Stump-Smith on Townsend, 'The Green Hour: A Natural History of Home'

Alison Townsend
Madison Stump-Smith

Alison Townsend. The Green Hour: A Natural History of Home. Madison: University of Wisconsin Press, 2021. 256 pp. $28.95 (cloth), ISBN 978-0-299-33460-4

Reviewed by Madison Stump-Smith (Bowling Green State University) Published on H-Environment (July, 2022) Commissioned by Daniella McCahey (Texas Tech University)

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The land marks people in a multitude of ways, as Alison Townsend makes clear in The Green Hour: A Natural History of Home. This collection of personal meditations on memory, place, personal history, and trauma is full of vulnerability, authenticity, and lessons important in the ever-accelerating socio-environmental conditions of the Anthropocene. It is a personal history of Townsend’s many moves and transformations in relation to the environment, as well as a tribute to the memory and legacy of her mother. Townsend finds her family history and loss reflected and transformed in her relationship with the land, but one that has taken several decades of close observation and contemplation to develop.

The grief and the need for healing after the loss of Townsend’s mother is the main catalyst of the book. Townsend catalogs the several times she moved as a young girl and an adult, some of which were motivated by school or career changes, others by loss and grief, and still others by the desire to have an adventurous summer at a small pond in Vermont. The text can read as one narrative of Townsend healing from trauma through her contemplation and observations of nature. It can also read as twenty-five separate short memoir essays that show the joy and excitement brought on by watching small changes in nature.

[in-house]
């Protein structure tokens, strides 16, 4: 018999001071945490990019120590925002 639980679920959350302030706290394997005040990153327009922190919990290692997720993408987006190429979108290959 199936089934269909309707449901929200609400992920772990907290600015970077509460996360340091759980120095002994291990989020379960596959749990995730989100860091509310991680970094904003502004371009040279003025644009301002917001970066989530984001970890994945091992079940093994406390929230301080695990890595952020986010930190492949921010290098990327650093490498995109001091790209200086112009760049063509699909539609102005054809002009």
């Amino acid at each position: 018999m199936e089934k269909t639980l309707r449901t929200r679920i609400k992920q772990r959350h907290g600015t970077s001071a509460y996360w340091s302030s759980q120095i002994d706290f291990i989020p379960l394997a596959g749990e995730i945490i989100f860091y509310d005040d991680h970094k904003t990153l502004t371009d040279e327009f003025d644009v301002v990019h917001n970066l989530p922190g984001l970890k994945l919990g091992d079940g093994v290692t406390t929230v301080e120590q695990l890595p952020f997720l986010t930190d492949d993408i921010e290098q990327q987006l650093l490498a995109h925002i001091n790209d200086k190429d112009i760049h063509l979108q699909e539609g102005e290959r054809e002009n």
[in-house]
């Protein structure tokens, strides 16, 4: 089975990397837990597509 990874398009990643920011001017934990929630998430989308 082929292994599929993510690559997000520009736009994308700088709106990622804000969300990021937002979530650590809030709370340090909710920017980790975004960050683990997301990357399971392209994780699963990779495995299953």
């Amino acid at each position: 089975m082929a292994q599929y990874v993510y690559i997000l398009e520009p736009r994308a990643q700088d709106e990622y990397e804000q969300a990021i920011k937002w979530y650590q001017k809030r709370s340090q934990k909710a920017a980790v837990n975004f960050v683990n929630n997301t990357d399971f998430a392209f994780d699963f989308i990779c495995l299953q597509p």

The Green Hour is a thought-provoking exploration about personal memory and nature. Townsend finds her memories of her mother changing over time. She could not remember the physical size of her mother. When memories were clouded by time and familiar stories, photographs and written documents pull Townsend to personal history and spark her memory. But the memories steeped in immersion in the natural environment are the most powerful to spark her healing. The planting of violets and pansies with her mother as a child bring back the details: the smell and feel of soil in the garden. She is transported back to childhood springs with her mother as she plants the garden at her home outside of Madison, Wisconsin. She gives agency to the plants to transport her to experiences far in her past. Her narrative speaks to the value of nature for memory, healing, and personal fulfillment. As the environment changes and memories become all humanity has of previous conditions, observation, contemplation, and nature writing are an invaluable source of personal growth and historical documentation. While Townsend has decades of observation collected in The Green Hour, any novice nature writer can foster their own connections by mirroring her process.